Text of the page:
Picardie, 1963. A truck drops a group of illegal workers by a deserted stretch of canal in the dead of night, desperate travellers in a pipeline, searching for a better life. Days later, one of them surfaces, stabbed to death. For Inspector Lucas Rocco, finding the victim's fellow travellers presents problems. Most Algerian immigrants are welcome, but trawling for any who aren't is a sensitive issue loaded with threats of civil unrest - something which terrifies his bosses in the Ministry. And when Rocco is ordered to stay away from one factory where he suspects illegals are employed, it goes against everything he knows.
Adrian Magson began writing short fiction and features for women's magazines, contributing over the years to publications in the UK, US, Scandinavia, Japan and Australia. As well as writing comedy material and stories for BBC radio, he also turned to writing crime thrillers, and was shortlisted for the Crime Writers' Association Debut Dagger Award. Since then he has gone on to have several crime thrillers published and is a regular contributor to Writing Magazine.
©2012 Adrian Magson (P)2012 Audible Ltd
"A stunningly atmospheric follow up to 'Death on the Marais'... the story moves at a cracking pace, with the tension mounting with every page, I couldn't read fast enough. A definite entry for your `not to be missed' list." (Mystery Women Reviews)
"You have to love Rocco... France's answer to Jack Reacher - tall, dark, broad and dedicated to right wrongs. Death on the Rive Nord - `c'est magnifique'!" (crimesquad.com Author of the Month)
I enjoyed the first Inspector Rocco novel. Sadly it seems to have been a one-off. I gave up on this one after a few chapters. It is quite simply dull - as dreary as the landscape in which Rocco finds himself. The North African villains are as convincing as the baddies in an early Bond movie. It's perhaps significant that Roger May is an excellent narrator of JIm Kelly's crime novels but here sounds uninvolved with what's going on.
"2nd book in Very Good Series!"
So this is the second book in what looks like it will be a series by Adrian Magson, about Inspector Lucas Rocco. Rocco is former military, and most recently has been working for the police in Paris, until an "initiative" sent more experienced people into less populated areas. This is how he got to be located in the tiny village of Poissons-Les-Marais in Picardie north of Paris. In the first book, he is struggling to get to know people, figure out whom he can trust, etc--even as he is immediately put to work on a challenging case.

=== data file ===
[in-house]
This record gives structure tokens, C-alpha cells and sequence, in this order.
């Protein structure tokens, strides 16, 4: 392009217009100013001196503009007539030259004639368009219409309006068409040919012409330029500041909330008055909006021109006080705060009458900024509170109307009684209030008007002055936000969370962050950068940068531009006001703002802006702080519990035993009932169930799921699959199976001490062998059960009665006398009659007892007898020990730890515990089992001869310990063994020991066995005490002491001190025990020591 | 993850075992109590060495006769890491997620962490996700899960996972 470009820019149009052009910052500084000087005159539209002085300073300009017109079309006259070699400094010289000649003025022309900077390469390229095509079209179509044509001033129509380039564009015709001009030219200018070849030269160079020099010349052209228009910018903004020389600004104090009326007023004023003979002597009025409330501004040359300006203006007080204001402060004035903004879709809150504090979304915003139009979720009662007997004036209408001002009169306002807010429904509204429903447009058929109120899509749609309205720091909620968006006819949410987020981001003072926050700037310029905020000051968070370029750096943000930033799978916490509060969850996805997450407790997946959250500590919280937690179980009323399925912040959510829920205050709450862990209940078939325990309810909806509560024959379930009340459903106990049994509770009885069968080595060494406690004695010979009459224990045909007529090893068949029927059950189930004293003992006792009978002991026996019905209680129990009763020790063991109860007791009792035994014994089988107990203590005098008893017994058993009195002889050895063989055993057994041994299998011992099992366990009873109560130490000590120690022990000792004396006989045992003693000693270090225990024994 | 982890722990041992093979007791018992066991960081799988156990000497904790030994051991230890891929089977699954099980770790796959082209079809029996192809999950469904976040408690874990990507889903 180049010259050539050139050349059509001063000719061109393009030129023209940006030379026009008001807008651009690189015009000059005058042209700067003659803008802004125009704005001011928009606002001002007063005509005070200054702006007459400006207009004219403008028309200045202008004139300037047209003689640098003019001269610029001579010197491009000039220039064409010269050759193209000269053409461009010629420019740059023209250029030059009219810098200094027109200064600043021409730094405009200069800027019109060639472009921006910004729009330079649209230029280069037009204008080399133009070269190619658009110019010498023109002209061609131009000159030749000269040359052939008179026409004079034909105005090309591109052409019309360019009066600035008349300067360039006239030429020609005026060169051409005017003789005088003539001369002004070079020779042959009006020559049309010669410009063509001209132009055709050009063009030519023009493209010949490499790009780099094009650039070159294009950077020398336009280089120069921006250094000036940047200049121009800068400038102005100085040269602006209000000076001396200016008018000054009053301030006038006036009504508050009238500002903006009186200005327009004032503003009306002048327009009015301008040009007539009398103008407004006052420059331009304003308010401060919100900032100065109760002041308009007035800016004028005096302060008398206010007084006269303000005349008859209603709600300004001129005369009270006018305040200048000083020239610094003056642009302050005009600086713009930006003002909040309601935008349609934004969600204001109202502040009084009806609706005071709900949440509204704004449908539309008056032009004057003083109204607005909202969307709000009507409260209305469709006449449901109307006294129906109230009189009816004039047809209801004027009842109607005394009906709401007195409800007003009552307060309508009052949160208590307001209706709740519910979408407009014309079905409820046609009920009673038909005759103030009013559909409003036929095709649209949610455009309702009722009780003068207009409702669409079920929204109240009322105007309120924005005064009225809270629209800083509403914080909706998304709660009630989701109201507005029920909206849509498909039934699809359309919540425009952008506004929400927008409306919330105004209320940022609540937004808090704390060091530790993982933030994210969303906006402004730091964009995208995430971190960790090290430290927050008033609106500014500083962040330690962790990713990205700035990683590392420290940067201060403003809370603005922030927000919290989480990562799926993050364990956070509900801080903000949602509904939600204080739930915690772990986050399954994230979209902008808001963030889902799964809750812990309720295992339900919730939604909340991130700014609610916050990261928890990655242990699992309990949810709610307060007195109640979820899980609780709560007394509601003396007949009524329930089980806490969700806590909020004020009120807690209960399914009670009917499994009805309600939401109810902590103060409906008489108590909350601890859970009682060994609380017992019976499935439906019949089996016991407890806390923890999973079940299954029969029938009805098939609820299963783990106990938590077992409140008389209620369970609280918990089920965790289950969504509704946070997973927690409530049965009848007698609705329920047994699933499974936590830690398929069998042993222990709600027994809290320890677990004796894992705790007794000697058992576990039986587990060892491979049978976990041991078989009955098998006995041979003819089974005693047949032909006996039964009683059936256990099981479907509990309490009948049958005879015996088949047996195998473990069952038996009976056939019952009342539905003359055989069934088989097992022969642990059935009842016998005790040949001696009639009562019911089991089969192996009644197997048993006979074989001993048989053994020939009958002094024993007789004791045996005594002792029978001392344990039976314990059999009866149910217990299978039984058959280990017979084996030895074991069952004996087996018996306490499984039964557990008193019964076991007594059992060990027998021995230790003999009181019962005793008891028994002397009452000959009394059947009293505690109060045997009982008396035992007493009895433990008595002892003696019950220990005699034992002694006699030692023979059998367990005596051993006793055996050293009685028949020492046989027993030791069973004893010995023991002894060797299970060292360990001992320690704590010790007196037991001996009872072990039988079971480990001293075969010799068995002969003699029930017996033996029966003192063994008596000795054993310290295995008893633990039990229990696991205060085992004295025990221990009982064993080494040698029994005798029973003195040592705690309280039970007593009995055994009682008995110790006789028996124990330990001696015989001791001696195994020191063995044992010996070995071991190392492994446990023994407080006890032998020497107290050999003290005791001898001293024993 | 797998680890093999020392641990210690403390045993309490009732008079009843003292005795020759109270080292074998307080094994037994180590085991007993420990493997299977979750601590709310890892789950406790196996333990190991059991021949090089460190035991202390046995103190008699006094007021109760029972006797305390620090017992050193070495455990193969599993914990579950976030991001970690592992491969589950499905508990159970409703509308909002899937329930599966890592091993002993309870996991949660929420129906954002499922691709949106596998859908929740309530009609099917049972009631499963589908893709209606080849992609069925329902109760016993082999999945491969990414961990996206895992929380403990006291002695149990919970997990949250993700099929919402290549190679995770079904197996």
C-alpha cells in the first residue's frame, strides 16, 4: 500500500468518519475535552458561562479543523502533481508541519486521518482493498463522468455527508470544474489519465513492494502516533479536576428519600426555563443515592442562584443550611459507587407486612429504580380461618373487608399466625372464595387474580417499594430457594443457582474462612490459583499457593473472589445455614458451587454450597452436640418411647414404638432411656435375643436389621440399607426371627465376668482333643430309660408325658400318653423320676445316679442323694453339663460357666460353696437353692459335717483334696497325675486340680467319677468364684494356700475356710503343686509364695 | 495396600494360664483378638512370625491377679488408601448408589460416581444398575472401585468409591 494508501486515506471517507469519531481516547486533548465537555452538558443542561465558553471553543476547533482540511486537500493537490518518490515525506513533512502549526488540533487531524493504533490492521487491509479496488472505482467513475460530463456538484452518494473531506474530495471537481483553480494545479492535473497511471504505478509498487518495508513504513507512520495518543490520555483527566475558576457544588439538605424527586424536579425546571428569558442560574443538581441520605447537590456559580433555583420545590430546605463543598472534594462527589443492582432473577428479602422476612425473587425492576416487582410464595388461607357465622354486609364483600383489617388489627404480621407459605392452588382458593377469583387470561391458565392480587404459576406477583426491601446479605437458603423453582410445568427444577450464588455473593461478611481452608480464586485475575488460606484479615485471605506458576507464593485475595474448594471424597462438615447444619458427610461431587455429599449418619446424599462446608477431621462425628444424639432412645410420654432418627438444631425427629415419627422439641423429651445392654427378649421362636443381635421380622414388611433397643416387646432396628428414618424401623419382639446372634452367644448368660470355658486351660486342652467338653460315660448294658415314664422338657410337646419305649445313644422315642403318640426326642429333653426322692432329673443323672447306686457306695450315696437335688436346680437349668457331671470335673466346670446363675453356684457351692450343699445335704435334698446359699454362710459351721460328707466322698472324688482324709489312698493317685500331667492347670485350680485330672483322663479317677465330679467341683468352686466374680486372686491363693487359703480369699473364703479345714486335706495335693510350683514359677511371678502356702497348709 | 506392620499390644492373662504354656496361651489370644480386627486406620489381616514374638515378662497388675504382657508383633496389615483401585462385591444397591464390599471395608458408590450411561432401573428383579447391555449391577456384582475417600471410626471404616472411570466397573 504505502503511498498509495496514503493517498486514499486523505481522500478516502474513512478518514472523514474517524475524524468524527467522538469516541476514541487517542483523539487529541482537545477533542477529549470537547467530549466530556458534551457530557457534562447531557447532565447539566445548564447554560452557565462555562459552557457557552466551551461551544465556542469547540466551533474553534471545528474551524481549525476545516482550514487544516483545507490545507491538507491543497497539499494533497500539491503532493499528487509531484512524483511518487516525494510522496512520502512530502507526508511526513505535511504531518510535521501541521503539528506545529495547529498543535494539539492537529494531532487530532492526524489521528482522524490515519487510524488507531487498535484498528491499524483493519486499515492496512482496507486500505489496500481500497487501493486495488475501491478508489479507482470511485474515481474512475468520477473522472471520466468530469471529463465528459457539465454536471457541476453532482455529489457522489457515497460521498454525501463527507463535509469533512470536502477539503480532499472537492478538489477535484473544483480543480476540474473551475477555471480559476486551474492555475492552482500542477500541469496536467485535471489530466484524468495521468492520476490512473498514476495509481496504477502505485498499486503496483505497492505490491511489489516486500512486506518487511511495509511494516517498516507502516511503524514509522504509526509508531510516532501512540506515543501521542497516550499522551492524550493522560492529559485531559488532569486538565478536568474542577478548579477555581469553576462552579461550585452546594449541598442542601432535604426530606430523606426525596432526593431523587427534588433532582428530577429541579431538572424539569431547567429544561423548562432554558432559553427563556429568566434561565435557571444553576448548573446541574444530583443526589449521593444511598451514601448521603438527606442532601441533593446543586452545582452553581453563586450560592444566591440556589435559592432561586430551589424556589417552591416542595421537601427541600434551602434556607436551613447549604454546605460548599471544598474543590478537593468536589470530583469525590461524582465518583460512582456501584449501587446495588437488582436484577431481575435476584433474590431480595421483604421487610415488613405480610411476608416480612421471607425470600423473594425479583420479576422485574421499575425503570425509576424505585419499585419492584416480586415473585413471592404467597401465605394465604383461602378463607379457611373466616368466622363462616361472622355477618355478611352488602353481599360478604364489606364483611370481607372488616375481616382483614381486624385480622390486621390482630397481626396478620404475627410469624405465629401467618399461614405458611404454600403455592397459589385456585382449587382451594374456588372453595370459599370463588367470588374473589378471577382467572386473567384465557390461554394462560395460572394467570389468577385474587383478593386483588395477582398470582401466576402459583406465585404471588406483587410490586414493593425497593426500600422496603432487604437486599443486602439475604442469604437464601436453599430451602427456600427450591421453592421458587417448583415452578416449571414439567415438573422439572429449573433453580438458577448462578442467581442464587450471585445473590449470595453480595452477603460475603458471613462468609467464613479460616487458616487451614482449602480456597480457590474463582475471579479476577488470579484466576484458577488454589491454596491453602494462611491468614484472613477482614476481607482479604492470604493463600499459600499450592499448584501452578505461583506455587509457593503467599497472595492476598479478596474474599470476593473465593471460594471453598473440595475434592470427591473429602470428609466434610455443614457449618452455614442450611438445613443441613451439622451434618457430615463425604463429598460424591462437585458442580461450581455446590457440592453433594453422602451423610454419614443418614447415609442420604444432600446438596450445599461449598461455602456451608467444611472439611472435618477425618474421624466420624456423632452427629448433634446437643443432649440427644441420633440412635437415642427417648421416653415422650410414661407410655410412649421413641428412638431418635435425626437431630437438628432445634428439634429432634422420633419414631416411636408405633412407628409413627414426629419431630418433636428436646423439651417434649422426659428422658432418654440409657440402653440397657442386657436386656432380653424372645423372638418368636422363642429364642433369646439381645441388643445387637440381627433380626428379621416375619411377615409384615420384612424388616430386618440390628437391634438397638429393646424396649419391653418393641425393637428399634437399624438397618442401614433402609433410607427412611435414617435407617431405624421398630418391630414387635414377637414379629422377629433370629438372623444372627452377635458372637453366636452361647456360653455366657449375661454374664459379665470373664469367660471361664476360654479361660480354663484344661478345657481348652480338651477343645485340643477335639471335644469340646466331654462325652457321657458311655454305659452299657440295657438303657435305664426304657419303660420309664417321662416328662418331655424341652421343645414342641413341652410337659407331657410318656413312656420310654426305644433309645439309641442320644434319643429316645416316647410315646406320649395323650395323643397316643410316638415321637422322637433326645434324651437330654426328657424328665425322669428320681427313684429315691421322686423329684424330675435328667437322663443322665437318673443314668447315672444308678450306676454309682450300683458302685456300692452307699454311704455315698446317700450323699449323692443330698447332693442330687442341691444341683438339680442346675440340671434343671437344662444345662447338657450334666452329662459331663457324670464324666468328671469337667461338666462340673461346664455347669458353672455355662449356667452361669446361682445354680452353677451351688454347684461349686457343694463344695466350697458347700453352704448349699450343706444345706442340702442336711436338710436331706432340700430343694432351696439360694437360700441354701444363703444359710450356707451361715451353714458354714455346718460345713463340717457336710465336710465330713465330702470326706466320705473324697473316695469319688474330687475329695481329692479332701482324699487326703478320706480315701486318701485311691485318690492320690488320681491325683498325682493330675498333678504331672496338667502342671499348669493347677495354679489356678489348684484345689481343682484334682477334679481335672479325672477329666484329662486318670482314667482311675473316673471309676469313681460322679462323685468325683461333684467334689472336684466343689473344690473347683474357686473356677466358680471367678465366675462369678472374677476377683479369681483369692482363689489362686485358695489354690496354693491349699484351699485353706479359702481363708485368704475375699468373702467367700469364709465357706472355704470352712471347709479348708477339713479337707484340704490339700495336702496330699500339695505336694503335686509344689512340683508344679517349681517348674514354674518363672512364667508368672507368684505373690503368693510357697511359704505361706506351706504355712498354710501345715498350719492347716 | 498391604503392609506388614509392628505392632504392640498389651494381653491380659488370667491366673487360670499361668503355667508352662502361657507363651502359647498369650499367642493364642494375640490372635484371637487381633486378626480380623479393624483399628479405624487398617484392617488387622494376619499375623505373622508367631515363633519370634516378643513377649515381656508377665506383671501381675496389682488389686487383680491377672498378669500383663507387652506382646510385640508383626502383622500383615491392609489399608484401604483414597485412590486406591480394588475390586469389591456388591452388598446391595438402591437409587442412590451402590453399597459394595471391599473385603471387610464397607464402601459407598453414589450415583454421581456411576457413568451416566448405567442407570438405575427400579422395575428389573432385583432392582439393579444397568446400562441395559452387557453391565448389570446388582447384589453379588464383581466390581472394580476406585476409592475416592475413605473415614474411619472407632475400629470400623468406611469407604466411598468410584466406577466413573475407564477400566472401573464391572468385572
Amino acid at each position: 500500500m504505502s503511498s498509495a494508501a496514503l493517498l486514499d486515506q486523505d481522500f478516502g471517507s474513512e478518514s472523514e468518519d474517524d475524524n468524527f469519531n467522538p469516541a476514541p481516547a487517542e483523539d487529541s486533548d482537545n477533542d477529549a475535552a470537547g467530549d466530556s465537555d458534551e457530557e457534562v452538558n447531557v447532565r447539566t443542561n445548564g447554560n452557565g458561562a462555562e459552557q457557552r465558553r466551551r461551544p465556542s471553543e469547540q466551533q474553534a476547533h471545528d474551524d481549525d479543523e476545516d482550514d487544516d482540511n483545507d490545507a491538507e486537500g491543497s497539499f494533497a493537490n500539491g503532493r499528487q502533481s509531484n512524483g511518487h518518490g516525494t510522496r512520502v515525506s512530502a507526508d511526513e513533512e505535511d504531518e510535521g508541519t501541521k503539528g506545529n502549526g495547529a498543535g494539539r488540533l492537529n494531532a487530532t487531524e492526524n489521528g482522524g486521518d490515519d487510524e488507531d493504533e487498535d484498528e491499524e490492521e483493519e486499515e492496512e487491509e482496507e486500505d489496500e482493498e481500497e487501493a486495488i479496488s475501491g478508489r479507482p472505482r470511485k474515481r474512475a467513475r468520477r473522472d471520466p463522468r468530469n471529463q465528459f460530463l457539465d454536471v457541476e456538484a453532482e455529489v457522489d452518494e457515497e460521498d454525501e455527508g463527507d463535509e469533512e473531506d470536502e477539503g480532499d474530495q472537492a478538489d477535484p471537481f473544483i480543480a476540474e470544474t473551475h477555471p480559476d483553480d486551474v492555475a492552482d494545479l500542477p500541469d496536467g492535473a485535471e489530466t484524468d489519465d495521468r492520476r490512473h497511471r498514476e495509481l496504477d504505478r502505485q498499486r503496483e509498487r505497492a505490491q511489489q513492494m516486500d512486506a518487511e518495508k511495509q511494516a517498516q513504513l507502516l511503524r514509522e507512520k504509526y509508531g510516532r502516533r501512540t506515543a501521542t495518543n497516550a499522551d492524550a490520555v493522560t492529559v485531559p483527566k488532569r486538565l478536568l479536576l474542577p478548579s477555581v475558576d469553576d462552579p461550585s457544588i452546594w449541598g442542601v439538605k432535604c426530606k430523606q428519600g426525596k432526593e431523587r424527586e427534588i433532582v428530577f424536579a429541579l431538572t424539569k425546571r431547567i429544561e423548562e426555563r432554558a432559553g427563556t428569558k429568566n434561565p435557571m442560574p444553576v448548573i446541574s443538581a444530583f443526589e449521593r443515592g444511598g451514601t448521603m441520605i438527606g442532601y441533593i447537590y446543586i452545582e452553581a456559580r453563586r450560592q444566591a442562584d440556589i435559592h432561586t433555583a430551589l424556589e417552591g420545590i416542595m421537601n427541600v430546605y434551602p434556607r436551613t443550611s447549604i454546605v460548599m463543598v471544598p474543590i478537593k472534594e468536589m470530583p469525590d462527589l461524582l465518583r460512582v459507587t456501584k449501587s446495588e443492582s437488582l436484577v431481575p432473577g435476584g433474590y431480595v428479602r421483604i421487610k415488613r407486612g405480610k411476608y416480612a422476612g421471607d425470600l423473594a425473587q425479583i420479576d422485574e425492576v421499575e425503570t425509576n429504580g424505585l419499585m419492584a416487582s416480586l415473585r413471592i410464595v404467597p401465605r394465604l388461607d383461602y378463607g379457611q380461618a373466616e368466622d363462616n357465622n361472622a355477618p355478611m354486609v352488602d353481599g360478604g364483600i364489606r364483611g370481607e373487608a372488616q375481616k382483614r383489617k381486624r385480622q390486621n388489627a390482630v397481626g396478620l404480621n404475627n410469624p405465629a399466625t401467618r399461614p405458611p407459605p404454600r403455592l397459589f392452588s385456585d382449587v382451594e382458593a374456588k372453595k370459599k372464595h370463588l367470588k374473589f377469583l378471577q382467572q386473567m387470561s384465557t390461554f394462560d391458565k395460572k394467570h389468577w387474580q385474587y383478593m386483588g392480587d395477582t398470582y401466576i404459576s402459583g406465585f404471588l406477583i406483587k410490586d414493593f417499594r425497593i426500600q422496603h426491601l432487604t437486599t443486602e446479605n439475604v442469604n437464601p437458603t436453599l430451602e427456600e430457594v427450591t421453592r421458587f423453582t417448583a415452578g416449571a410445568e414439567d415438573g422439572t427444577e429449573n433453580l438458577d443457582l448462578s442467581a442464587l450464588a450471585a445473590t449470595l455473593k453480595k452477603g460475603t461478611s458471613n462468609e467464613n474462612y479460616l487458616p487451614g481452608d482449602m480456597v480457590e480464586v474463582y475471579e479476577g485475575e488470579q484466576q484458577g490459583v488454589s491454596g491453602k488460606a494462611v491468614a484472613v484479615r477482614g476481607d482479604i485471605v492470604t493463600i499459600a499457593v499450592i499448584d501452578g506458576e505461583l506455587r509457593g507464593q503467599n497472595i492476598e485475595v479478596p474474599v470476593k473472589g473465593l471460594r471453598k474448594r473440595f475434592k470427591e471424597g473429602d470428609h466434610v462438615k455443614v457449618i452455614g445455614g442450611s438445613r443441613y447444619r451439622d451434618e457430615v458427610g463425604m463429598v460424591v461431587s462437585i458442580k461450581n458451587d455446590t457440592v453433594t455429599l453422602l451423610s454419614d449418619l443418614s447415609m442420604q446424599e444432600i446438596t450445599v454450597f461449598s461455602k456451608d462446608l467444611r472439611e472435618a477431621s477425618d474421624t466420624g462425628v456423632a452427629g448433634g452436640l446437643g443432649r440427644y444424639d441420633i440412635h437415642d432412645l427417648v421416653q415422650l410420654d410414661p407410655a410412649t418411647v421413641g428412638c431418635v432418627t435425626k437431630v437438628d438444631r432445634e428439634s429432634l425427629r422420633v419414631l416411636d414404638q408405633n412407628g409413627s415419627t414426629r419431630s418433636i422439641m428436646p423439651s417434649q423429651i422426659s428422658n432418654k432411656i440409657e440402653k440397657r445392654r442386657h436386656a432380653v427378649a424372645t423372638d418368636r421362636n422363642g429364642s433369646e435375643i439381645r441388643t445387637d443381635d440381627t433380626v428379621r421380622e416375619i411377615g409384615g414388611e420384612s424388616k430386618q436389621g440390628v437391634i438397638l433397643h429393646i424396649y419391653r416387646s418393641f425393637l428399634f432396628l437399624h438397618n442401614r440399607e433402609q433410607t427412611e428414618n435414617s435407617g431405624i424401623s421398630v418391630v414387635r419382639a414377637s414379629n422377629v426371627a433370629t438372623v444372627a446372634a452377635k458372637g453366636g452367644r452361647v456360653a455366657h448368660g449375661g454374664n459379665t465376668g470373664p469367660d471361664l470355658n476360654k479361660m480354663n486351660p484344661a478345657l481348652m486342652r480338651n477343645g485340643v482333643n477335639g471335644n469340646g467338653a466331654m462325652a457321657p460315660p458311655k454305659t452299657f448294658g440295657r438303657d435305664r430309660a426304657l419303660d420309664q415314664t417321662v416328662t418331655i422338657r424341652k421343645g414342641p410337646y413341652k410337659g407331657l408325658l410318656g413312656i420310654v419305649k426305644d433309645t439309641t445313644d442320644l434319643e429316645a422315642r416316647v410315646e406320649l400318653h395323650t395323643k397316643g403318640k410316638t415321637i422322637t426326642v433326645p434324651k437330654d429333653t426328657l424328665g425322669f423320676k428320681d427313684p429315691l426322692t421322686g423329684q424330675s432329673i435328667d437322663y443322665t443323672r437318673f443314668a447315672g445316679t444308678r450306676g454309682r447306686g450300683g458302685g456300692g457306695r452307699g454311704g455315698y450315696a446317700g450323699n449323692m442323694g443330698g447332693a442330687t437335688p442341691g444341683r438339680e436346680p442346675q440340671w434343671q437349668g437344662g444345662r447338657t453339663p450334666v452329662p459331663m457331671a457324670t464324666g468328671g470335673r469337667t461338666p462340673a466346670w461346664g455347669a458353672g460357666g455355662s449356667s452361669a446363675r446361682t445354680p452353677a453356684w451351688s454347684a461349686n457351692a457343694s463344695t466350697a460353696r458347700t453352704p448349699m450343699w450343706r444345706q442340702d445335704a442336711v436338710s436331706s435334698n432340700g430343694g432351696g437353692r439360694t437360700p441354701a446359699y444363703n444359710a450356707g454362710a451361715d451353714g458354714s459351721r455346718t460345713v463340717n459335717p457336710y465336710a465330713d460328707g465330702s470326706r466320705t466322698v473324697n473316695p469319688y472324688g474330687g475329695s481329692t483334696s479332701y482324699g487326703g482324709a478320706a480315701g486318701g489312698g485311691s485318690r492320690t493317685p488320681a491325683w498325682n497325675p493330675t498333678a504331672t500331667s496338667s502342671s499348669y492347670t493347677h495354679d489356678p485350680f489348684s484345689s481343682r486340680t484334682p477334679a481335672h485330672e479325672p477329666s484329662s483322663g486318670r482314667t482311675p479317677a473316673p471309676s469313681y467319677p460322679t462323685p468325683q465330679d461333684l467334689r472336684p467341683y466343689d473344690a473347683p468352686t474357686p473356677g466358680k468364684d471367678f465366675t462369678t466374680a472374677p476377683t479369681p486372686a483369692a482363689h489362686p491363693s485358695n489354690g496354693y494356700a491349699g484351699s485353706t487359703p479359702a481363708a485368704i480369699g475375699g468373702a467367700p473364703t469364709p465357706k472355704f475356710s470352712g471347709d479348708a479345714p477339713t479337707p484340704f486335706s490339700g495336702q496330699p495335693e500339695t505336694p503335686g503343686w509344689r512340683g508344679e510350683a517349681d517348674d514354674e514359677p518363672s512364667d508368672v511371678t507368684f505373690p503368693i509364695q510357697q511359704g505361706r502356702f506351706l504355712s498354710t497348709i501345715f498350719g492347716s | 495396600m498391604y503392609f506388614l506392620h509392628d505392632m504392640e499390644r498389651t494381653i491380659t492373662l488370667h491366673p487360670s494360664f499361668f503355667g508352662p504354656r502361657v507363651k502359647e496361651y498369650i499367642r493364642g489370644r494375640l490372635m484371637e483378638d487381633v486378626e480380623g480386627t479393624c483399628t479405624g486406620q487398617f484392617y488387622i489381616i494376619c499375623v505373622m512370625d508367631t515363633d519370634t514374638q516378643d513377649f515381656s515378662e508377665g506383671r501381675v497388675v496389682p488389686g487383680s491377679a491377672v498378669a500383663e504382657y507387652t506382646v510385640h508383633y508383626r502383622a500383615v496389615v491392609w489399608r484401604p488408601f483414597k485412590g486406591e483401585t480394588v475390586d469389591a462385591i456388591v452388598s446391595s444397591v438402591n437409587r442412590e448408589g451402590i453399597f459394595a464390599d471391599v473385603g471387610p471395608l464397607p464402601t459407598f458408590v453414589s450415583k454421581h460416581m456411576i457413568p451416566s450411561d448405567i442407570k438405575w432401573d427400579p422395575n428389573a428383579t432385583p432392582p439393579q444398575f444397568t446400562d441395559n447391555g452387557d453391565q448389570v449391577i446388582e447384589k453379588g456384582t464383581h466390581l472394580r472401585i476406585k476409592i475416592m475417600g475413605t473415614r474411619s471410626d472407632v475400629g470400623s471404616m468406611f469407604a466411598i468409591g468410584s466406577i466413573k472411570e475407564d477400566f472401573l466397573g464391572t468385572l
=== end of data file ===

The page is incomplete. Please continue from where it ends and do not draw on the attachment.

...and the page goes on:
In this book, he is a bit more settled, though still has an uneasy relationship with his superior officer, Massin. He is now presented with a case that is both dangerous and culturally sensitive, because it partially involves the human trafficking that is done between Northern Africa and France, and also mafia-like people. Both books are very good, though I liked the first one a *slight* bit better (felt this one had a little more violence than my comfort level would prefer). Both are action-packed, smoothly written, characters more developed.
The only difference that is truly noticeable is between narrators. Gordon Griffin read the first book--and I think his voice got imprinted on my mind in a way that hearing the difference with Roger May's narration was kind of startling. May is also an excellent narrator, and the only reason I gave him 4 stars is that his very British accent seems odd for a book that takes place in France. (That is possibly where Griffin did a better job). It looks like May will be the narrator going forward--and that's fine. He does a good job with various voices and inflection and timing--everything one hopes for in a good narrator. I just wish he could make the book sound more French and less British. Highly Recommend! Very good series.
"A change in narration, but not in writing"
The first few hours with this book took some getting used to. I had become so accustomed to Gordon Griffin's impeccable narration in the first book that the change to Roger May was startling. His narration is very good, but not exceptional. It took me a while to get the hang of it and to appreciate his contribution to the story. By the end, I was comfortable with it - though never awed.
Magson's series is turning out to be terrific with a ton of potential for many books to come. He has a way of holding something back for the future. There's a restrained sense of character introduction. You expect a new character to become a big part of the plot soon like it typically would in a mystery. He's not that obvious. His characters sometimes become part of the book's ensemble cast. You know eventually there will be a story there, but he holds back. Second, while the plot is always compelling, he saves a little back. That understated approach actually makes it more interesting. Third, there's this location appeal. I'm getting such a good feel for rural France in the early 1960s. America almost always dominates any discussion of that era. It's really interesting to get a glimpse of that memorable decade from an entirely different perspective.
This series has it all: great characters, good solid plots, an interesting look back to the past, a wonderful terroir and excellent narration. I hope Magson can write fast.
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